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Subverting the assembly-line: Childbirth in a free-standing birth centre


  • Walsh, Denis


Across the world, concern is being expressed about the rising rates of birth interventions. As a result, there is growing interest in alternative organisational models of maternity care. Most of the research to date on these models has examined clinical outcomes. This paper, discussing key findings from an ethnographic study of a free-standing birth centre in the UK, explores organisational dimensions to care. It suggests that the advantages of scale have been under-recognised by policy makers to date. The birth centre displays organisational characteristics that contrast with the dominant Fordist/Taylorist model of large maternity units. These characteristics allow for greater temporal flexibility in labour care and tend to privilege relational, 'being' care over task-orientated, 'doing' care. In addition, features of a bureaucracy are much less in evidence, enabling entrepreneurial activity to flourish. There may be lessons here for other heath services as well as maternity services in optimising the advantages of small-scale provision.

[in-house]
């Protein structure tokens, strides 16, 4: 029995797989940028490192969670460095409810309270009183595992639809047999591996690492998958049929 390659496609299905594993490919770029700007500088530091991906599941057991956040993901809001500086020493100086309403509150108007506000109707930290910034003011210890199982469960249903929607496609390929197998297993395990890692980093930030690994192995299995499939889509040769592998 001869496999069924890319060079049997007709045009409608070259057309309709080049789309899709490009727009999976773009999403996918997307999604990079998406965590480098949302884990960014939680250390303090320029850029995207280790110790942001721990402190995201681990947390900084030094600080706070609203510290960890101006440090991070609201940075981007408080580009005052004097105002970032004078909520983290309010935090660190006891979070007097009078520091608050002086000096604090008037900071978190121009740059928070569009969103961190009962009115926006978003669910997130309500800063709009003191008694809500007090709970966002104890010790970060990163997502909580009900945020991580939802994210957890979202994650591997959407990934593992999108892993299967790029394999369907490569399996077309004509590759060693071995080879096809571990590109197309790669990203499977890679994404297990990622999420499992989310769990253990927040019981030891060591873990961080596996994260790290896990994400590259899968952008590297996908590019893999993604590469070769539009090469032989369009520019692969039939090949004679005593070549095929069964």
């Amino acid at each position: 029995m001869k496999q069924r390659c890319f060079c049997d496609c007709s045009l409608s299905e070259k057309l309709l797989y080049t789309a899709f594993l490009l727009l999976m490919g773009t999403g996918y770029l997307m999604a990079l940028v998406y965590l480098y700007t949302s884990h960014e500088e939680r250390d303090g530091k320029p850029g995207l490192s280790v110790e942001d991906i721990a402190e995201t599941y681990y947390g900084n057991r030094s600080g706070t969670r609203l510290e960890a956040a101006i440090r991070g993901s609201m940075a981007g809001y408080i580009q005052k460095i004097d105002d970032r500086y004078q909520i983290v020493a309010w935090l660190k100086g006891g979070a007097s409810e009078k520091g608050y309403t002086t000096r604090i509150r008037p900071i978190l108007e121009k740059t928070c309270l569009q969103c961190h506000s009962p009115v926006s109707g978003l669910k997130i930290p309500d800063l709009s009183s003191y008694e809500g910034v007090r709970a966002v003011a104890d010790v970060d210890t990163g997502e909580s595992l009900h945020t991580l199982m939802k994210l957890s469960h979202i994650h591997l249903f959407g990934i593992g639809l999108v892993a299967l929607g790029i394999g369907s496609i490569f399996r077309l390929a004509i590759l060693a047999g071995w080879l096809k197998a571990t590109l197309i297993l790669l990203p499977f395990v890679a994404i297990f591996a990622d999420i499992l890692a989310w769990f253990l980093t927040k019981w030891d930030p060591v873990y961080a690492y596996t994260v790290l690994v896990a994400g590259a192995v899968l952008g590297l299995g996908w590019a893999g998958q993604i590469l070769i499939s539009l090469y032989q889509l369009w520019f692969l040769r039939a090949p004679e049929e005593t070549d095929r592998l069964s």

Suggested Citation

  • Walsh, Denis, 2006. "Subverting the assembly-line: Childbirth in a free-standing birth centre," Social Science & Medicine, Elsevier, vol. 62(6), pages 1330-1340, March.
  • Handle: RePEc:eee:socmed:v:62:y:2006:i:6:p:1330-1340

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    References listed on IDEAS

    1. Brown, Brian & Crawford, Paul, 2003. "The clinical governance of the soul: 'deep management' and the self-regulating subject in integrated community mental health teams," Social Science & Medicine, Elsevier, vol. 56(1), pages 67-81, January.
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    Cited by:

    1. Finlay, Susanna & Sandall, Jane, 2009. ""Someone's rooting for you": Continuity, advocacy and street-level bureaucracy in UK maternal healthcare," Social Science & Medicine, Elsevier, vol. 69(8), pages 1228-1235, October.
    2. Overgaard, Charlotte & Fenger-Grøn, Morten & Sandall, Jane, 2012. "The impact of birthplace on women’s birth experiences and perceptions of care," Social Science & Medicine, Elsevier, vol. 74(7), pages 973-981.


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